Nailfold Capillary Damage a Mortality Predictor in Scleroderma, Study Shows
Nailfold capillary damage was found to be a predictor of mortality in scleroderma patients, according to researchers from Australia.
The study, “The role of Nailfold Capillary Dropout on Mortality in Systemic Sclerosis,” was published in the Internal Medicine Journal.
Microvasculopathy, which refers to the degeneration or inflammatory damage in small blood vessels, is an early feature in scleroderma, or systemic sclerosis (SSc). This symptom of SSc is predominantly recognized in the nailfold using a noninvasive imaging technique called nailfold capillaroscopy (NFC).
Despite the widely accepted utility of NFC in the diagnosis of SSc, the technique’s validity in the prognosis of SSc is still unclear. In particular, researchers still debate whether specific NFC indices are independent risk factors for mortality, or if they mediate the effects of autoantibodies — antibodies developed against the body’s own proteins or molecules, typical of autoimmune diseases like SSc.
Researchers studied the correlation of nailfold capillary damage with antibody status in a group of 150 SSc patients. They also investigated whether NFC predicts mortality or mediates antibody status.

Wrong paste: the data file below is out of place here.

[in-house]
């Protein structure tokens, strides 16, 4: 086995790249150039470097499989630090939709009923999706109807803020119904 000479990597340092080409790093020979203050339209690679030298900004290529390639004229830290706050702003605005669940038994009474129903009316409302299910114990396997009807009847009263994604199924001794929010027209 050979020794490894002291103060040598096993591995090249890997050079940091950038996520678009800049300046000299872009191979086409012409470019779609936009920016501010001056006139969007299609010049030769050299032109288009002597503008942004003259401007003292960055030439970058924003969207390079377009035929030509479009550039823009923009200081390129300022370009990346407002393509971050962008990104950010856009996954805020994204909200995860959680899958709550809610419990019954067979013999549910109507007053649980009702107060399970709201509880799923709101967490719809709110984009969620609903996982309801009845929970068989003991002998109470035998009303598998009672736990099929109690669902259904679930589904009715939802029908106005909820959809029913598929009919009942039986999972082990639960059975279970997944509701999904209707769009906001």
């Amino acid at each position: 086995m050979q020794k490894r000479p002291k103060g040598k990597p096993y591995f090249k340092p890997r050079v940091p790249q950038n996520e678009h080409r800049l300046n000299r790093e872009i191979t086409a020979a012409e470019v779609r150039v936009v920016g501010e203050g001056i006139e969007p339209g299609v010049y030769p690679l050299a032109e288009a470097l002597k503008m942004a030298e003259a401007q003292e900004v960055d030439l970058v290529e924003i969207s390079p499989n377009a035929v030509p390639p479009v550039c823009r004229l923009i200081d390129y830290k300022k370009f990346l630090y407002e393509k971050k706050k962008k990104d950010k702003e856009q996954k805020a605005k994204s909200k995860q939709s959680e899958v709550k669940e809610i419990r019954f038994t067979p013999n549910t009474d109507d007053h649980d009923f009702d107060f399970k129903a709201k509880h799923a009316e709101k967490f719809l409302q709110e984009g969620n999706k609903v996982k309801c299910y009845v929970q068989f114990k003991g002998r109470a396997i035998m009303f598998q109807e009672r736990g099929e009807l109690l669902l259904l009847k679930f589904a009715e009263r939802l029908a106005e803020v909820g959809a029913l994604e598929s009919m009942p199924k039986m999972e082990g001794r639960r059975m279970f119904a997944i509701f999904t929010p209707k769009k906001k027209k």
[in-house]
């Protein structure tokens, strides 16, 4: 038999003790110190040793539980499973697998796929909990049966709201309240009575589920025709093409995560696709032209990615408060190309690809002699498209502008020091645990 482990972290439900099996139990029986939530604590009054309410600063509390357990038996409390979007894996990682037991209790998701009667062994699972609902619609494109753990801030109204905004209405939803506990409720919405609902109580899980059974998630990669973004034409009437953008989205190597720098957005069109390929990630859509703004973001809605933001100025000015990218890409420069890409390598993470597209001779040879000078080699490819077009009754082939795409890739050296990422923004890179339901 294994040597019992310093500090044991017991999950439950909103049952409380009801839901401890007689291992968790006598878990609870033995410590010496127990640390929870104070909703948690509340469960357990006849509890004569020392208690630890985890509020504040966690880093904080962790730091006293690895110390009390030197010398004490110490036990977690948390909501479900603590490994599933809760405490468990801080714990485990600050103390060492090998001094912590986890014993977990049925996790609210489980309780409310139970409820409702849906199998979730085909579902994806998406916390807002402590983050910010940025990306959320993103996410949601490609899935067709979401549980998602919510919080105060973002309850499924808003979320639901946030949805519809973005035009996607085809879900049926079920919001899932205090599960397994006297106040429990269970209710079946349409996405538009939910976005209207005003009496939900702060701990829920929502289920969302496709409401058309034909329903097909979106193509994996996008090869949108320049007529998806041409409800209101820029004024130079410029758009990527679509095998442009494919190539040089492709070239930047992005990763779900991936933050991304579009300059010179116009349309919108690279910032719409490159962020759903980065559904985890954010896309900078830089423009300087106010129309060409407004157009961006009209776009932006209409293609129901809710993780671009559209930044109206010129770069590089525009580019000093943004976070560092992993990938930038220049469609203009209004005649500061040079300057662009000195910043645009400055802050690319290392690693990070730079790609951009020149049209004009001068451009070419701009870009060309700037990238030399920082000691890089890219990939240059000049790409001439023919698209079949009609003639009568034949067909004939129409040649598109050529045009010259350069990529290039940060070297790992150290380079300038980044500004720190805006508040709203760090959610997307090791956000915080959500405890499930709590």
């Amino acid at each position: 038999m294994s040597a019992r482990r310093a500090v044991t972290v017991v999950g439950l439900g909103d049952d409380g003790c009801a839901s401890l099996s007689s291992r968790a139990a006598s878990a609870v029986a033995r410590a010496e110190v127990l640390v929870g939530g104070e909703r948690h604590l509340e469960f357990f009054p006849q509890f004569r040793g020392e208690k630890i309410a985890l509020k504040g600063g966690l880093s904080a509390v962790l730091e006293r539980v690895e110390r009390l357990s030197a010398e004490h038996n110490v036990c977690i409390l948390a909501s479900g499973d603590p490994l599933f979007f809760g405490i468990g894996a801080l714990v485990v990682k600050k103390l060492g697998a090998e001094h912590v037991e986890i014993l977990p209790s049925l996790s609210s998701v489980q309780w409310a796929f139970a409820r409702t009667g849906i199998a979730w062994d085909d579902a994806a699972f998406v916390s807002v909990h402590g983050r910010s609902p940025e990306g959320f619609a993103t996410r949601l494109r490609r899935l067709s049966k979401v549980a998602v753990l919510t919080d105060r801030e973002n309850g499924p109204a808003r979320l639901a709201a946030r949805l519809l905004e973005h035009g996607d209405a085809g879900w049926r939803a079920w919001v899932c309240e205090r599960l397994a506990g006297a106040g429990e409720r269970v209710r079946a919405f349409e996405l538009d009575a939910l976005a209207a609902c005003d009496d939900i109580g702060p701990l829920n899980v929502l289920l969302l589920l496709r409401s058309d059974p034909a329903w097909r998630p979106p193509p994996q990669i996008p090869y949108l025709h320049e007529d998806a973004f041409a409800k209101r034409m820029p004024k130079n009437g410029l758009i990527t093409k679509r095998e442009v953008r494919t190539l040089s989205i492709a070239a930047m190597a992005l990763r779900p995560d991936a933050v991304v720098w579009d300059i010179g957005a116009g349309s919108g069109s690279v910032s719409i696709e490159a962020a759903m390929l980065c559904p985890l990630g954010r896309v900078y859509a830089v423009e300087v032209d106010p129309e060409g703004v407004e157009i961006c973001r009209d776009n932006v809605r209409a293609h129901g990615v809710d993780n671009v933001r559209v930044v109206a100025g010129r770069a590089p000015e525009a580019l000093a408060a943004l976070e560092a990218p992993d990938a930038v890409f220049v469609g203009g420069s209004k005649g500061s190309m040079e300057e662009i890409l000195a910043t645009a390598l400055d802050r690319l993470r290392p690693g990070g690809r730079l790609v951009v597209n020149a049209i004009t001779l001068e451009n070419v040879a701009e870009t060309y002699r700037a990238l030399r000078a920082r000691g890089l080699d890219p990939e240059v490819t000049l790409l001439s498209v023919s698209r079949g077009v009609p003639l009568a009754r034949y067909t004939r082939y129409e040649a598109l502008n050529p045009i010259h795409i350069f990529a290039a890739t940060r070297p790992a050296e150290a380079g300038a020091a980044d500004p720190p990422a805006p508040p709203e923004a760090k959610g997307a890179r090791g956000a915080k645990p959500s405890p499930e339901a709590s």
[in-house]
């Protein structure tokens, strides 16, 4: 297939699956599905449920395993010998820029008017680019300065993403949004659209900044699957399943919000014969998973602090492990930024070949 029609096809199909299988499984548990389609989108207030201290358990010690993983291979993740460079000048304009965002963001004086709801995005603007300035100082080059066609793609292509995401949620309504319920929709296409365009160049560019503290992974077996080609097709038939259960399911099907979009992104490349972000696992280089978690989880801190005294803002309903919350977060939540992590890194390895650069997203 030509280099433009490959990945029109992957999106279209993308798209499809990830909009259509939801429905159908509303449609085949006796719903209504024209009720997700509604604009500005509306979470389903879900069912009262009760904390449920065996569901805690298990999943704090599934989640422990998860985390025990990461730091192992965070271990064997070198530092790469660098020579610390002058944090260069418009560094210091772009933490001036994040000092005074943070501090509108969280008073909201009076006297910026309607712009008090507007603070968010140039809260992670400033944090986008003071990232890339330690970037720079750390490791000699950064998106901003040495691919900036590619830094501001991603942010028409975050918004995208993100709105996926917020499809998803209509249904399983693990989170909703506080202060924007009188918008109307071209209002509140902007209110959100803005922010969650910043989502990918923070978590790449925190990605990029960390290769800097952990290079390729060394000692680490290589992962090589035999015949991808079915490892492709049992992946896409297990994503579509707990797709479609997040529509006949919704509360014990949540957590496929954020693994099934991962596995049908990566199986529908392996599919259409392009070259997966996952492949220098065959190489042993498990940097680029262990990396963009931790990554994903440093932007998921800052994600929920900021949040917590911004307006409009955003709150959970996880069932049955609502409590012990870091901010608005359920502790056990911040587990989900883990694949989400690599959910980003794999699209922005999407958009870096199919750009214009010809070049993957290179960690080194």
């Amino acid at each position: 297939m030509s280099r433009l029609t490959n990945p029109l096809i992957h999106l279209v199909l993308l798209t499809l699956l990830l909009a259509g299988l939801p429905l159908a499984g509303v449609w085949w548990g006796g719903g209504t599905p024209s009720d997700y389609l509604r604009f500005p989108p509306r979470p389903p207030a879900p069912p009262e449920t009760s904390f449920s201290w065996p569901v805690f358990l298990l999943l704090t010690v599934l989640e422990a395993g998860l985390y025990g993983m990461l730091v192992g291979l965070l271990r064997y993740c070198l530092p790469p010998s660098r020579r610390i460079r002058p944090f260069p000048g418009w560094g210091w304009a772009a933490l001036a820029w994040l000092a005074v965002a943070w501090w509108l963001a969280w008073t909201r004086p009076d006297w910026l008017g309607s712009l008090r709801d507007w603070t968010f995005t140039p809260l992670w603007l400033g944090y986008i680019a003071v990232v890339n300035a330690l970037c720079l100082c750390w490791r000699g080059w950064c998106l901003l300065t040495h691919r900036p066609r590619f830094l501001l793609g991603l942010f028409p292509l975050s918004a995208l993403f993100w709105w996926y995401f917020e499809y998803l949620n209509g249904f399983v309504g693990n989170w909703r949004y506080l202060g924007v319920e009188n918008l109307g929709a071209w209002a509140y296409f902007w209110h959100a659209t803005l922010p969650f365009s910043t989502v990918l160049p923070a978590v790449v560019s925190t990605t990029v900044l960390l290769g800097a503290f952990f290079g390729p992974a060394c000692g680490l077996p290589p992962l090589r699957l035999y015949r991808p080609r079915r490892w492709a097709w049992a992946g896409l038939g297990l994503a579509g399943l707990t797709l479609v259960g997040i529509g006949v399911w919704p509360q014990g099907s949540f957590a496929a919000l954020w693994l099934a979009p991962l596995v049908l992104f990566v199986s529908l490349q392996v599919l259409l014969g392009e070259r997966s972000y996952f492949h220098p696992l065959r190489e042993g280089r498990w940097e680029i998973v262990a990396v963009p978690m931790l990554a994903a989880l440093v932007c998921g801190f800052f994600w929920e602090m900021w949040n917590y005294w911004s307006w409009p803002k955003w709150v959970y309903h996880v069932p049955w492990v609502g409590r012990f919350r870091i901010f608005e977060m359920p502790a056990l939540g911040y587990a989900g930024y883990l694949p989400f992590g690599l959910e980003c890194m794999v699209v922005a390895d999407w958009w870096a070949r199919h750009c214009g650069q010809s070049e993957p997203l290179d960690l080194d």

The analysis used a population-based database — the South Australian Scleroderma Register. All studied patients underwent NFC between 1991 and 2015, and had either limited (99 patients), diffuse (30 patients), or overlap SSc (23 patients), depending on the extent of skin involvement.
The team collected demographic and diagnosis data, as well as information on antibody and mortality status. A total of 56 patients died during the study period (through June 2015) across all SSc subtypes.
Results showed that patients with diffuse SSc — a subtype linked with increased mortality — had significantly greater capillary dropout (areas without capillaries) compared with limited and overlap SSc patients.
A subsequent analysis showed that capillary dropout was associated with worse survival.
Regarding specific autoantibodies, patients with autoantibodies against RNA polymerase III (RNAP3, an enzyme involved in gene expression), or those with Scl 70 (characteristic of diffuse SSc), showed particularly elevated capillary damage.
The findings add relevant information to the association of capillary dropout with SSc. Previous research had shown that patients with more severe capillary damage were at greater risk of severe organ involvement.
“We have been able to demonstrate specifically that capillary dropout and the severity of dropout is a predictor of mortality,” the investigators wrote.
The team emphasized that the findings need confirmation in additional studies.